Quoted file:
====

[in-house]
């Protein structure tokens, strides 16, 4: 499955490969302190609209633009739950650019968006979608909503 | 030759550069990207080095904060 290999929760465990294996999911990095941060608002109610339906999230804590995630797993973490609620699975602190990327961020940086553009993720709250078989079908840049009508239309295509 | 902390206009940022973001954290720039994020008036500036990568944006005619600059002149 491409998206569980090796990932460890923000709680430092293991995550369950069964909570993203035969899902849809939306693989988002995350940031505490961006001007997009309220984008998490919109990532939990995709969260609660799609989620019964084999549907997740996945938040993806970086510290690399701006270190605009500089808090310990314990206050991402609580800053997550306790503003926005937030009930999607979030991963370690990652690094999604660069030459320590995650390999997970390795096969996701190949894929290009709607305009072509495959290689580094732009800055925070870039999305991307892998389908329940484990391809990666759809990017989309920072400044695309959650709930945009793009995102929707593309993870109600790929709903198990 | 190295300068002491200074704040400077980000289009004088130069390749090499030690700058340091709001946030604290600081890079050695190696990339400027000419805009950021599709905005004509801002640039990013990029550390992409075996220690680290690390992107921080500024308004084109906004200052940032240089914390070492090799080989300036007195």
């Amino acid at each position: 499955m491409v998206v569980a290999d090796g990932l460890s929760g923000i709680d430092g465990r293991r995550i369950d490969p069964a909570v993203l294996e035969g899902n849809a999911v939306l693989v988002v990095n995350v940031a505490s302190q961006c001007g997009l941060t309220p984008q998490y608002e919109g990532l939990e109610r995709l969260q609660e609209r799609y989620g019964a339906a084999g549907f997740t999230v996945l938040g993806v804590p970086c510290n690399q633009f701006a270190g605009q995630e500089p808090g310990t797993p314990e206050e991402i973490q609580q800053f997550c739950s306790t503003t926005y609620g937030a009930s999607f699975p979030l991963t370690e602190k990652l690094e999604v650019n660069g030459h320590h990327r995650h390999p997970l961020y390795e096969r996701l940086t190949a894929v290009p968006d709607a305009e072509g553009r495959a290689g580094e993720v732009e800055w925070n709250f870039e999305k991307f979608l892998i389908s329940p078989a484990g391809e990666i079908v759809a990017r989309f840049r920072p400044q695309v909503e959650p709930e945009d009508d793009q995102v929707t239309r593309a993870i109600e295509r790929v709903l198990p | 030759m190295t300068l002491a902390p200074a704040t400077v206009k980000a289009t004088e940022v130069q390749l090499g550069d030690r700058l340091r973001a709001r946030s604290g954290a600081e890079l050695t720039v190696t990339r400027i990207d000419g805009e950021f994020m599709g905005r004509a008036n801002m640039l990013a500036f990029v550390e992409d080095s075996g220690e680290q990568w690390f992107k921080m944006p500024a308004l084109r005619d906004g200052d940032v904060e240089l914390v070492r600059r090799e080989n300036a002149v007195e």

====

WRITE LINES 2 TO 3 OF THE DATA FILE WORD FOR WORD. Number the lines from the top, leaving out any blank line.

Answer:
């Protein structure tokens, strides 16, 4: 499955490969302190609209633009739950650019968006979608909503 | 030759550069990207080095904060 290999929760465990294996999911990095941060608002109610339906999230804590995630797993973490609620699975602190990327961020940086553009993720709250078989079908840049009508239309295509 | 902390206009940022973001954290720039994020008036500036990568944006005619600059002149 491409998206569980090796990932460890923000709680430092293991995550369950069964909570993203035969899902849809939306693989988002995350940031505490961006001007997009309220984008998490919109990532939990995709969260609660799609989620019964084999549907997740996945938040993806970086510290690399701006270190605009500089808090310990314990206050991402609580800053997550306790503003926005937030009930999607979030991963370690990652690094999604660069030459320590995650390999997970390795096969996701190949894929290009709607305009072509495959290689580094732009800055925070870039999305991307892998389908329940484990391809990666759809990017989309920072400044695309959650709930945009793009995102929707593309993870109600790929709903198990 | 190295300068002491200074704040400077980000289009004088130069390749090499030690700058340091709001946030604290600081890079050695190696990339400027000419805009950021599709905005004509801002640039990013990029550390992409075996220690680290690390992107921080500024308004084109906004200052940032240089914390070492090799080989300036007195």
């Amino acid at each position: 499955m491409v998206v569980a290999d090796g990932l460890s929760g923000i709680d430092g465990r293991r995550i369950d490969p069964a909570v993203l294996e035969g899902n849809a999911v939306l693989v988002v990095n995350v940031a505490s302190q961006c001007g997009l941060t309220p984008q998490y608002e919109g990532l939990e109610r995709l969260q609660e609209r799609y989620g019964a339906a084999g549907f997740t999230v996945l938040g993806v804590p970086c510290n690399q633009f701006a270190g605009q995630e500089p808090g310990t797993p314990e206050e991402i973490q609580q800053f997550c739950s306790t503003t926005y609620g937030a009930s999607f699975p979030l991963t370690e602190k990652l690094e999604v650019n660069g030459h320590h990327r995650h390999p997970l961020y390795e096969r996701l940086t190949a894929v290009p968006d709607a305009e072509g553009r495959a290689g580094e993720v732009e800055w925070n709250f870039e999305k991307f979608l892998i389908s329940p078989a484990g391809e990666i079908v759809a990017r989309f840049r920072p400044q695309v909503e959650p709930e945009d009508d793009q995102v929707t239309r593309a993870i109600e295509r790929v709903l198990p | 030759m190295t300068l002491a902390p200074a704040t400077v206009k980000a289009t004088e940022v130069q390749l090499g550069d030690r700058l340091r973001a709001r946030s604290g954290a600081e890079l050695t720039v190696t990339r400027i990207d000419g805009e950021f994020m599709g905005r004509a008036n801002m640039l990013a500036f990029v550390e992409d080095s075996g220690e680290q990568w690390f992107k921080m944006p500024a308004l084109r005619d906004g200052d940032v904060e240089l914390v070492r600059r090799e080989n300036a002149v007195e």